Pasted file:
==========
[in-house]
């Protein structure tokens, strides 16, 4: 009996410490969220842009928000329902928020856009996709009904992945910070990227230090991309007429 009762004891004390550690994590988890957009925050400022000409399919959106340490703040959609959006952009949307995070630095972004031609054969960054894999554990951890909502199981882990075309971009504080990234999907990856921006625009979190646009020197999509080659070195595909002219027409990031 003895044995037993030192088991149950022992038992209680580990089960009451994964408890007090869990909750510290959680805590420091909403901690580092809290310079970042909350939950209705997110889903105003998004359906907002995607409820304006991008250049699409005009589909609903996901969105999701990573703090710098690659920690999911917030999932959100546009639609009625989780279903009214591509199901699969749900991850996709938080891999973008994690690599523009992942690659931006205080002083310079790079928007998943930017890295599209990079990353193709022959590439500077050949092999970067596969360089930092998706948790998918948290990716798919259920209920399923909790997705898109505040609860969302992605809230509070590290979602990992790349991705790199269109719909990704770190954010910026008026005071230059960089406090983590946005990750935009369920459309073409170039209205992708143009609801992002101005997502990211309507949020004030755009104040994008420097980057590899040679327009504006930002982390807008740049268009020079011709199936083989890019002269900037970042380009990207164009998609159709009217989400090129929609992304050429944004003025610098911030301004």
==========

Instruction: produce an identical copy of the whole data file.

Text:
[in-house]
């Protein structure tokens, strides 16, 4: 009996410490969220842009928000329902928020856009996709009904992945910070990227230090991309007429 009762004891004390550690994590988890957009925050400022000409399919959106340490703040959609959006952009949307995070630095972004031609054969960054894999554990951890909502199981882990075309971009504080990234999907990856921006625009979190646009020197999509080659070195595909002219027409990031 003895044995037993030192088991149950022992038992209680580990089960009451994964408890007090869990909750510290959680805590420091909403901690580092809290310079970042909350939950209705997110889903105003998004359906907002995607409820304006991008250049699409005009589909609903996901969105999701990573703090710098690659920690999911917030999932959100546009639609009625989780279903009214591509199901699969749900991850996709938080891999973008994690690599523009992942690659931006205080002083310079790079928007998943930017890295599209990079990353193709022959590439500077050949092999970067596969360089930092998706948790998918948290990716798919259920209920399923909790997705898109505040609860969302992605809230509070590290979602990992790349991705790199269109719909990704770190954010910026008026005071230059960089406090983590946005990750935009369920459309073409170039209205992708143009609801992002101005997502990211309507949020004030755009104040994008420097980057590899040679327009504006930002982390807008740049268009020079011709199936083989890019002269900037970042380009990207164009998609159709009217989400090129929609992304050429944004003025610098911030301004």